When deciding to deploy a Wireless LAN (WLAN) solution within a building or facility, there are many factors to consider. The first most obvious consideration is the radio or RF coverage required within the facility, the size and design of the facility will determine the number of wireless access points required to provide that coverage. Another consideration will be selection of the appropriate wireless antennas to provide the desired coverage.
Before we get into a description of different types of wifi antenna, how much gain they produce and what type of radiation pattern they typically provide, I must stress that when deploying a wireless LAN for the first time, it is very important to have a wireless site survey conducted to determine the siting of the access points and also highlight any problem areas where specialist wireless antennas may be required.
A Wireless Antenna will normally be designed to work efficiently over a narrow band of frequencies, the wider the range of frequencies the antenna will operate over, the more “Broadband” the antenna is said to be. Wifi antennas will operate either in the 2.4Ghz ISM band or the 5Ghz band, so the antenna must be designed to operate within those specific frequency ranges.
Let’s take a look at some of the antenna types available and how they typically perform:
This type of Antenna, as previously stated normally produces an isotropic radiation pattern that is often referred to as a “Doughnut” shape. It is worth bearing in mind that true isotropic antennas tend to be purely theoretical and other types of omni-directional antennas are compared to that of an isotropic design.
A vertical omi-directional antenna is usually based on a dipole design where the radiation pattern of a dipole antenna is 360 degrees in the horizontal plane, with the vertical plane varying depending on whether the dipole is vertical or not. A vertically orientated dipole antenna normally has a 75 degree radiation pattern. Dipole antennas are normally said to have a gain, on average of a little over 2Db.
These antennas are designed to be mounted on the ceiling, above false ceilings or even on walls. Because of their less obstructed view, they tend to have a higher gain of around 3Db.
Rubber duck wireless antennas were first used with early walkie talkies as a cut down whip aerial designed at one quarter wavelength. Because of this they are termed electrically short antennas, usually having a wire type element covered with a rubber sheathing, making them flexible and robust. They are vertically mounted and have a 360 degree radiation pattern similar to that of a half-wave dipole. These are the antennas that you see on most mass produced wireless routers for the home market.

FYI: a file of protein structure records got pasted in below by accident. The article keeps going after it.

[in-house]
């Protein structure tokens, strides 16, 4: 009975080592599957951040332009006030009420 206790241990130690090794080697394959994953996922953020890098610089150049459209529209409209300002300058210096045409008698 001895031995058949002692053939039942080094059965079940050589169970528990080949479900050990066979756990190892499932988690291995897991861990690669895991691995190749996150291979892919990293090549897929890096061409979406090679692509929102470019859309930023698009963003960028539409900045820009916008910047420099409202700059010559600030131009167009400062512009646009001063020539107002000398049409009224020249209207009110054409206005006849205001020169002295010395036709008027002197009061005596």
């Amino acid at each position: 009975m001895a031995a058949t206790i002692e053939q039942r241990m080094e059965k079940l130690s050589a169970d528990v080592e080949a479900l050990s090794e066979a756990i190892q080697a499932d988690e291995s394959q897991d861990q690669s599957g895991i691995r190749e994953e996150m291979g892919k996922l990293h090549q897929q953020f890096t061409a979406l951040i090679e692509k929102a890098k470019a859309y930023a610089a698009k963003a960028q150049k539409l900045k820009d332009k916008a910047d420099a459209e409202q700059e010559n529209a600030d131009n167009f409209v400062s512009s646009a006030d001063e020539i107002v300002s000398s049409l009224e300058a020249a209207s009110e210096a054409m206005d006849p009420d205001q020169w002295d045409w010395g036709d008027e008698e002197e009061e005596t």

Reflecting and radiating elements are added to the standard di-pole design to concentrate the signal energy in a specific direction. Directional antennas can give a gain over the standard isotropic antenna of between around 3dB as much as 20Db.
Yagi antennas are referred to as high gain antennas and have multiple reflector and radiating elements to give a typical gain of between 12 and 20dB. They are often used as outdoor antennas and will have a typical horizontal beamwidth of around 30 degrees and 15-25 degrees vertical beamwidth.
The most common type of dish Wireless Antenna is the parabolic dish, which uses a curved parabola shaped dish to direct the wireless radio waves to a narrow beamwidth. These type of antennas are extremely highly directive and can also have extremely high gain, as much as 40 or 50dB. One of the design factors is that the dish will be larger than the wavelength of the design radio frequency. Most often used for point to point wireless communications links. Outdoor wireless bridges will often use a Parabolic Dish Antenna.
You will often find Patch Antennas deployed in office type environments, normally attached high up on a wall, or sometimes ceiling mounted. Typical horizontal beamwidth is around 70-80 degrees, but this can extend to around 100 degrees. Construction is normally a pair of metal plates that are actually the antenna elements, which together make up the transmission line. They are normally of half-wavelength design, with typical gain being around 2dB, similar to a traditional dipole antenna.
Of course, there are many other variations of wifi antenna which have not had a mention here, but this article was designed to give the layman a simple explanation of basic Wireless Antenna types.
Following a successful Wireless Site Survey, the majority of access points in anything but the smallest office environment will normally employ dome antennas or vertical dipoles. Problem areas may be better served by Patch or Sector wireless antennas to maximise the coverage area. To obtain more information about wifi antenna, please feel free to contact us!
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